- K-12: sign up online and they send you everything you need for your child’s grade in a box. Many states offer this curriculum for free as an alternative to the local public school–most states even send you a free loaner laptop and pay for your internet connection. There is also teacher over-site for people signed up through the public schools, which is a bonus for some and a negative for others.
- Connections Academy: similar to K-12 and also paid for by many states who know your kid costs less sitting in your house than in their school. These programs are perfect for the parent who wants the traditional schooling experience complete with transcript and diploma, but minus the peer influences and dangers of the local PS. Also time and cash strapped parents looking for better educations for their kids are drawn to these programs.
- Modern Curriculum Press: doesn’t come in a nice tidy grade level box, but all the materials are available to buy piece by piece for your child. Secular.
- Core Knowledge Series by E.D. Hirsch: this isn’t a packaged curriculum, but rather a series of guide books telling you what your child should be covering at each grade level to help you stay on track and in the same place as most traditional public and charter schools. You would use this series as a guide and add in specific text books and workbooks tailored to your child’s preferences. Covers pre-k through 8th. At the high school level you would need to switch over to another program. (These books are probably in your local public library so you can check them out before you buy.) We recommend these books for parents with kids enrolled in a local school who want to fill in the knowledge gaps their schooling leaves.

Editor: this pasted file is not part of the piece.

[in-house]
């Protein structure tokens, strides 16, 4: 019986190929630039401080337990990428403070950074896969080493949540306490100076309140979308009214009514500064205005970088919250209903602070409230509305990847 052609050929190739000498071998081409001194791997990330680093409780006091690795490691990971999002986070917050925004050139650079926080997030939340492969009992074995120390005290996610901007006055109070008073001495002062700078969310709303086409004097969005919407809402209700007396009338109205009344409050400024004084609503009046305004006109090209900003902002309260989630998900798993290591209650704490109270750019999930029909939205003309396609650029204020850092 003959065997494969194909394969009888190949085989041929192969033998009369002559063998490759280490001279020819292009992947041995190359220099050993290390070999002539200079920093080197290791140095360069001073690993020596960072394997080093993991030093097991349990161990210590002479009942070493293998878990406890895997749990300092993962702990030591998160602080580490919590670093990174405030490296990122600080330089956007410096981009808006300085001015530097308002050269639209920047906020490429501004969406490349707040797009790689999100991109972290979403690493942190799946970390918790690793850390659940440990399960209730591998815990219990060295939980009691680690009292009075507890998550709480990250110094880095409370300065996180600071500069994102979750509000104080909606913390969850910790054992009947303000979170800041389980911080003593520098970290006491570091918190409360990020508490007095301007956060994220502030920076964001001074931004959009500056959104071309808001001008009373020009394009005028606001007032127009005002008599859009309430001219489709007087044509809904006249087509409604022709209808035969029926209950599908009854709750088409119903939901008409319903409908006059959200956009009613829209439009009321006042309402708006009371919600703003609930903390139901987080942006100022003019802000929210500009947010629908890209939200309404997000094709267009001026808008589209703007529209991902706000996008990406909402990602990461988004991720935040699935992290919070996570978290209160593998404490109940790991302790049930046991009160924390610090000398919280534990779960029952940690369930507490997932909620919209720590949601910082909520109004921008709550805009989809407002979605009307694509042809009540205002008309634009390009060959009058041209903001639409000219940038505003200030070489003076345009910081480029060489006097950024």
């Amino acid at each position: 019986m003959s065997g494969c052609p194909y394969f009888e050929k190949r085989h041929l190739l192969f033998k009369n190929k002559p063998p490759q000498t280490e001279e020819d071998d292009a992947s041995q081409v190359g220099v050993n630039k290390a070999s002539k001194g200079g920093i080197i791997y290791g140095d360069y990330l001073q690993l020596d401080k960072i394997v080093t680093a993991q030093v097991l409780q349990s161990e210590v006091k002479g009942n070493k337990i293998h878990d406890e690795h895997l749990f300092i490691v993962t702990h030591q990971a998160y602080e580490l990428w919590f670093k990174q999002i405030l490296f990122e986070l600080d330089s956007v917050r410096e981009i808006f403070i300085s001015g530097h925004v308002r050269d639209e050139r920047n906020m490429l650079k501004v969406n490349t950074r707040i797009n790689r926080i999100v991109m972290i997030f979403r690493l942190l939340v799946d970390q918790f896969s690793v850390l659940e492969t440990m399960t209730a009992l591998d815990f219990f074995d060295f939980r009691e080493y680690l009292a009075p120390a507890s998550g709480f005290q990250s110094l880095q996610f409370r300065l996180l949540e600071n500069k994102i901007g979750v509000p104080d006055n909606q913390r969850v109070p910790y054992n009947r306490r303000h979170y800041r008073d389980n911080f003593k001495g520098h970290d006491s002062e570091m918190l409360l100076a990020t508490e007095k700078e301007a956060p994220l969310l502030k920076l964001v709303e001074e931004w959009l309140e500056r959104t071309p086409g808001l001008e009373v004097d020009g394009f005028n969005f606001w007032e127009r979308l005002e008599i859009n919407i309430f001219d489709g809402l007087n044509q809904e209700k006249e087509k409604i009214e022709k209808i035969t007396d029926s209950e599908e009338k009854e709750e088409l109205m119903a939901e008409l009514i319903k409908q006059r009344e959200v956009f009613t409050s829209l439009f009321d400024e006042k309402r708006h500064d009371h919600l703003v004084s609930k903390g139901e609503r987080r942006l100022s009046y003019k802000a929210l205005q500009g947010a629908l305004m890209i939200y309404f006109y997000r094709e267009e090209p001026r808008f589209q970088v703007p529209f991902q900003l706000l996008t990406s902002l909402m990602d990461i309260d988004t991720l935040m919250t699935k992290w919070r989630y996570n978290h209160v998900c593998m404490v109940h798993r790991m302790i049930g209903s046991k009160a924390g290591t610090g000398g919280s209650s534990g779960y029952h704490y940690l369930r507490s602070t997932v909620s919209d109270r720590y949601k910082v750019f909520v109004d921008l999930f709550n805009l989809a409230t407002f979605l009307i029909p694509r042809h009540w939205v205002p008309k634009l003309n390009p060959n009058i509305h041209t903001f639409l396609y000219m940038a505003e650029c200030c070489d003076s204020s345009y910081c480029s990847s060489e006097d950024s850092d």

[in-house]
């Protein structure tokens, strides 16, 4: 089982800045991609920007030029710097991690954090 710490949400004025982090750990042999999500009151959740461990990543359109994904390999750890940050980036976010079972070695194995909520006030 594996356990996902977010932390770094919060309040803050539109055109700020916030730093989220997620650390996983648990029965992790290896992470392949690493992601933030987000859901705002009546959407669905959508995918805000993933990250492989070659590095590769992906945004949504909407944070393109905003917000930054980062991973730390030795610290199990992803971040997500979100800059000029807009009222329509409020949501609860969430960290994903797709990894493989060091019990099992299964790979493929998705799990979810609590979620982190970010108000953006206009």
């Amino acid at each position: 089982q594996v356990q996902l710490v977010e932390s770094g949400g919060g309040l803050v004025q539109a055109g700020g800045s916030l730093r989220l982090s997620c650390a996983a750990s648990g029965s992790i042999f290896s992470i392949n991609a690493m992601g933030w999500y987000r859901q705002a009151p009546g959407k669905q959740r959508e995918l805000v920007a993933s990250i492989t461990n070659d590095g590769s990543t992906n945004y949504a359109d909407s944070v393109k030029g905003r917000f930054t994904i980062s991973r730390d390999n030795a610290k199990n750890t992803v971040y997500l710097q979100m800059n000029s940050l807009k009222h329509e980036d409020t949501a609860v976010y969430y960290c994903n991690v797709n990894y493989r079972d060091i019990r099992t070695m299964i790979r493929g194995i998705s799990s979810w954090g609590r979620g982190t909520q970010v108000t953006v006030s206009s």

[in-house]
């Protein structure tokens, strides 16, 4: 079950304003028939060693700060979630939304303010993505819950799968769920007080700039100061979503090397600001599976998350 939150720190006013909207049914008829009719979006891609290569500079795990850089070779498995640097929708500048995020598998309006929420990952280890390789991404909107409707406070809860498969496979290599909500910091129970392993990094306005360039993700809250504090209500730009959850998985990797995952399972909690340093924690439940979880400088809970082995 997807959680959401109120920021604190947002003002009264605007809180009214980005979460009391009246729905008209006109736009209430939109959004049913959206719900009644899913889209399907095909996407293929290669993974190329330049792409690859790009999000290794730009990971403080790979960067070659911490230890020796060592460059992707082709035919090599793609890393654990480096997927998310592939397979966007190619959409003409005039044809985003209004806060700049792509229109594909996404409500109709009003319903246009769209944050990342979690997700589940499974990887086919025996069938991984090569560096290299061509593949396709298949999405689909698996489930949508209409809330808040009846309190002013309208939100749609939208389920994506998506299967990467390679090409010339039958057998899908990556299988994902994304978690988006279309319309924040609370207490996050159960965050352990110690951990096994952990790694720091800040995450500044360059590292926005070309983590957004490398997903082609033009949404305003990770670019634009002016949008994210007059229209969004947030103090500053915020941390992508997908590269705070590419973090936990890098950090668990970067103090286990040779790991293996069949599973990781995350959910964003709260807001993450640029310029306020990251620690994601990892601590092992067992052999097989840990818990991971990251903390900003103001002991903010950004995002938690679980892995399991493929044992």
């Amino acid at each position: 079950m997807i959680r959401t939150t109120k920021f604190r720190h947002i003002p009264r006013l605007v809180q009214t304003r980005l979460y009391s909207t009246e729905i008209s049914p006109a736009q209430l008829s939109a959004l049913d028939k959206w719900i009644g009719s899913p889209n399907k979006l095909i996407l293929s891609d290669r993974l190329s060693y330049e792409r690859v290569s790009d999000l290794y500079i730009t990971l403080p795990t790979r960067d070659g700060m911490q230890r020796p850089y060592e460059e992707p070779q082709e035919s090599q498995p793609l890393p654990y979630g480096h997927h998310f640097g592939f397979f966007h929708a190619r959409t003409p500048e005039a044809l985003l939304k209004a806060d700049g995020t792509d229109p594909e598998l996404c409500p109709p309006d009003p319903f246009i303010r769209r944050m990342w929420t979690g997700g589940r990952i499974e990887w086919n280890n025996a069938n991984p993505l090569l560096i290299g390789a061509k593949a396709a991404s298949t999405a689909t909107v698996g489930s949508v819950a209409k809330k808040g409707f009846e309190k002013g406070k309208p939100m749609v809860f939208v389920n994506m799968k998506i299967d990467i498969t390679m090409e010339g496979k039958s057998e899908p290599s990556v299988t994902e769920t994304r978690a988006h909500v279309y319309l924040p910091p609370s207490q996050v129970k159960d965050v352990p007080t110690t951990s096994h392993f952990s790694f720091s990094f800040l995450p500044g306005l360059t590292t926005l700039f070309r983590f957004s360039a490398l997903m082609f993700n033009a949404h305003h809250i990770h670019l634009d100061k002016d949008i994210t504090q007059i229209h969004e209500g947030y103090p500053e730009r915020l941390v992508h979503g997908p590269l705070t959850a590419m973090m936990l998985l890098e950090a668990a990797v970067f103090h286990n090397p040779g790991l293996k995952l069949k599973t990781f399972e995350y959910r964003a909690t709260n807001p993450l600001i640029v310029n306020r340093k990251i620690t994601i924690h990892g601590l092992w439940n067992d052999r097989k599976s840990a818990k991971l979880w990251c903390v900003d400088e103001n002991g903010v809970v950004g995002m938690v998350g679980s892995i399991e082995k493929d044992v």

- Learn at Home Series: an inexpensive set of workbook/guidebooks that covers grade level learning in a complete way. The parent adds in the recommended literature and writing assignments plus hands on recommended activities. An excellent series and an amazing price. Books for grades K-6th.
If you like the traditional schooling methods and curriculum choices, but want a bit more freedom to pick and choose specific resources, check out our pre-K-12 printable curriculum guide for the traditional method.